New approach to engaging Māori with river data launched
A new approach to engaging Māori communities with conservation and digital technologies has been launched today. The project is a collaboration between Tuia Innovation, KotahiNet and Touch Media.

Sensors for continuously monitoring some aspects of river water quality will be installed at five sites across the Upper Waikato River. The intention is to monitor the condition of the water as it flows through the Te Arawa River Iwi rohe area. The five sensors will be located in the Te Arawa River Iwi areas from Huka Falls to Atiamuri.

Project leader Juan Prado of Tuia Innovation said, “There is an opportunity to combine ‘kaitiakitanga’ and recent technology developments,

Mr Prado also explained, “This project will seek to educate and train local Māori as well as potentially create work experience-type roles as pathways for Māori into the digital technology sector, particularly in the areas of IoT systems and big data.”

The project has secured funding from the Ka Hao: Māori Digital Technology Development Fund administered by Te Puni Kōkiri. The project is scheduled to be completed by mid-2018.....

Hikoi through Whangarei over Porotī bottling
More than 200 people have marched through Whangarei this morning to protest plans for a water-bottling factory at Porotī Springs.

The springs, located west of the city, have been owned by Māori since the 1890s.

Private Auckland company Zodiac Holdings has water rights to the aquifers that have fed the springs for 35 years.

It recently applied to Whangarei District Council to build a bottling factory on its bore site.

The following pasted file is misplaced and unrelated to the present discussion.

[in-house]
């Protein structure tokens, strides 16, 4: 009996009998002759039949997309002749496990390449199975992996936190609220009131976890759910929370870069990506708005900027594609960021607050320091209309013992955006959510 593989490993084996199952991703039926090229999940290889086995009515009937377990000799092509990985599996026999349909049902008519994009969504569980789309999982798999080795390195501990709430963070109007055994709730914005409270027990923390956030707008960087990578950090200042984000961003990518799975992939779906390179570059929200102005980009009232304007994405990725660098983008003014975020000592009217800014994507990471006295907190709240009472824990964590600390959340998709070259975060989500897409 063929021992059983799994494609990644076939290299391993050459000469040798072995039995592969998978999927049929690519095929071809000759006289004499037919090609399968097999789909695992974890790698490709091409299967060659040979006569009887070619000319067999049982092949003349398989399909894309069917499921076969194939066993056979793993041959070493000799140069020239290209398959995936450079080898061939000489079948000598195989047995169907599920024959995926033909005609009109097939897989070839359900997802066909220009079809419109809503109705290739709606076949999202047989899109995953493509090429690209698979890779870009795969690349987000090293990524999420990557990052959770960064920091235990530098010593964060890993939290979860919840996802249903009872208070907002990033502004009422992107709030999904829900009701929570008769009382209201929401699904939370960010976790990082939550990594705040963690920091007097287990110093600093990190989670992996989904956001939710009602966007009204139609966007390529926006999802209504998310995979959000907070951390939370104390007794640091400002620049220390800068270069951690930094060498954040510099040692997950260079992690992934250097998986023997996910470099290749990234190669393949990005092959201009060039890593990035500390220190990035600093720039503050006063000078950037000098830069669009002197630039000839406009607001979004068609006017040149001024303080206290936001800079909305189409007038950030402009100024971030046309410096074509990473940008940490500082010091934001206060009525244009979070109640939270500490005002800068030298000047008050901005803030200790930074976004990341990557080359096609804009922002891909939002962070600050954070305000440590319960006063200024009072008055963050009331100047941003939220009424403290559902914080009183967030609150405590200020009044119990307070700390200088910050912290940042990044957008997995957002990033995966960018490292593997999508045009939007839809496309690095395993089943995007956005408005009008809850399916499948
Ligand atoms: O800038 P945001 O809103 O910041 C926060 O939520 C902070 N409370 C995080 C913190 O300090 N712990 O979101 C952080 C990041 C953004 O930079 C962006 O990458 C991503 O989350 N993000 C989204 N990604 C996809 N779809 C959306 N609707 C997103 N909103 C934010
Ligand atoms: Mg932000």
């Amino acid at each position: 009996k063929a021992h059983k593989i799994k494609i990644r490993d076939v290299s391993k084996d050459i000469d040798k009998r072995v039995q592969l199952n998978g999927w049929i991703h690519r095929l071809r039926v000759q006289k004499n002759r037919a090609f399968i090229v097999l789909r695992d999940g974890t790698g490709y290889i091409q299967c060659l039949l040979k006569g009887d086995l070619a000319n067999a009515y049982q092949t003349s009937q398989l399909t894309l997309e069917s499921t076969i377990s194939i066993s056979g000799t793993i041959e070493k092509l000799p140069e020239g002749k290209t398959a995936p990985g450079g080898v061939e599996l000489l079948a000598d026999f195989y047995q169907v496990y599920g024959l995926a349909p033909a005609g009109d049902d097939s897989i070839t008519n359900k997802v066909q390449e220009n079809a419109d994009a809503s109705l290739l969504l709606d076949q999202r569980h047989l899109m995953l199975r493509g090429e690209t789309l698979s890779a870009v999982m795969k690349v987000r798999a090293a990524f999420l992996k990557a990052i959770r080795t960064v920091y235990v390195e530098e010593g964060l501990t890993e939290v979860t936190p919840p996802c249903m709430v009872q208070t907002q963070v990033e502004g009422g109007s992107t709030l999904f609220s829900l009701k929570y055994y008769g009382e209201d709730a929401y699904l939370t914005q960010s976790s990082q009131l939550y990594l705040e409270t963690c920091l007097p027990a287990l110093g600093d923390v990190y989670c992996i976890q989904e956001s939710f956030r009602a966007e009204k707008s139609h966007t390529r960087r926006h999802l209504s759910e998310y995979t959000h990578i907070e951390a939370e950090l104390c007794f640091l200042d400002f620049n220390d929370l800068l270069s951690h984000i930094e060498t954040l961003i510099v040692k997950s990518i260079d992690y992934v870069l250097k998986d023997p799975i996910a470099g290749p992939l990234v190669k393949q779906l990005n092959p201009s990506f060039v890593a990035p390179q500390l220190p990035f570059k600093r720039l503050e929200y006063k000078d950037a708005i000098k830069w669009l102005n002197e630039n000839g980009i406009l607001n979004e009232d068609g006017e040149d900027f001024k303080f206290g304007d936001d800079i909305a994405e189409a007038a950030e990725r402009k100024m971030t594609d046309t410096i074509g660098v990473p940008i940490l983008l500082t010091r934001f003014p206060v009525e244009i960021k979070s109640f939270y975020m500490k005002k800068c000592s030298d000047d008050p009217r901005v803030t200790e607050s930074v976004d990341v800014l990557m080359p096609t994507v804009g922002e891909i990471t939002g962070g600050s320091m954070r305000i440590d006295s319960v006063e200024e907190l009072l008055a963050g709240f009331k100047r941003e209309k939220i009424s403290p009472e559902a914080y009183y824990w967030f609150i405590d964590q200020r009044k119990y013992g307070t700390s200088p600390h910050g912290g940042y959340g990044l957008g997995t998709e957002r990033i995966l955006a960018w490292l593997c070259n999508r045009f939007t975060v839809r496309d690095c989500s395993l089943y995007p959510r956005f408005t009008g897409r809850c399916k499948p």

With banners flying, the marchers filled the carpark of the Northland Regional Council for a mass haka......

Hundreds sign up to stick to Te Reo
More than 600 people have committed to speaking only in te reo Māori for either a full day, a week or the entire month in September.

Auckland Girls Grammar School Māori language teacher Rhonda Reedy Tibble decided she would commit to speaking Te Reo for the entire month regardless of who she was speaking to, or where she spoke it.

She sent an email to every staff member at the school to notify them in advance and has since received many messages of support.

She said although she was a fluent speaker of Te Reo, using it in a mainstream setting would be challenging.....

Tolaga Bay Area School takes up Mahuru Māori
Tolaga Bay Area School and Kahukuranui are getting behind the kaupapa of Mahuru Māori, where only Māori is spoken for the entire month of September.

All teachers at the school are also encouraged to get involved regardless of nationality.

Pele Takurua says, "Because we have our European teachers here is it a challenge, but we can write things down on paper if they don't understand what we are saying. But some of them are really putting in effort with their pronunciation, phrases and words that they know."

The aim is to make Māori a normal part of everyday life no matter what month it is.....

Poukōkiri Rangahau Māori- Senior Librarian Māori Research North
As Matariki brings into focus the past year, Auckland Libraries is starting to sow the seeds for our future. We are actively bringing our vision to life and embracing the opportunity to leave a legacy for our communities and many generations to come.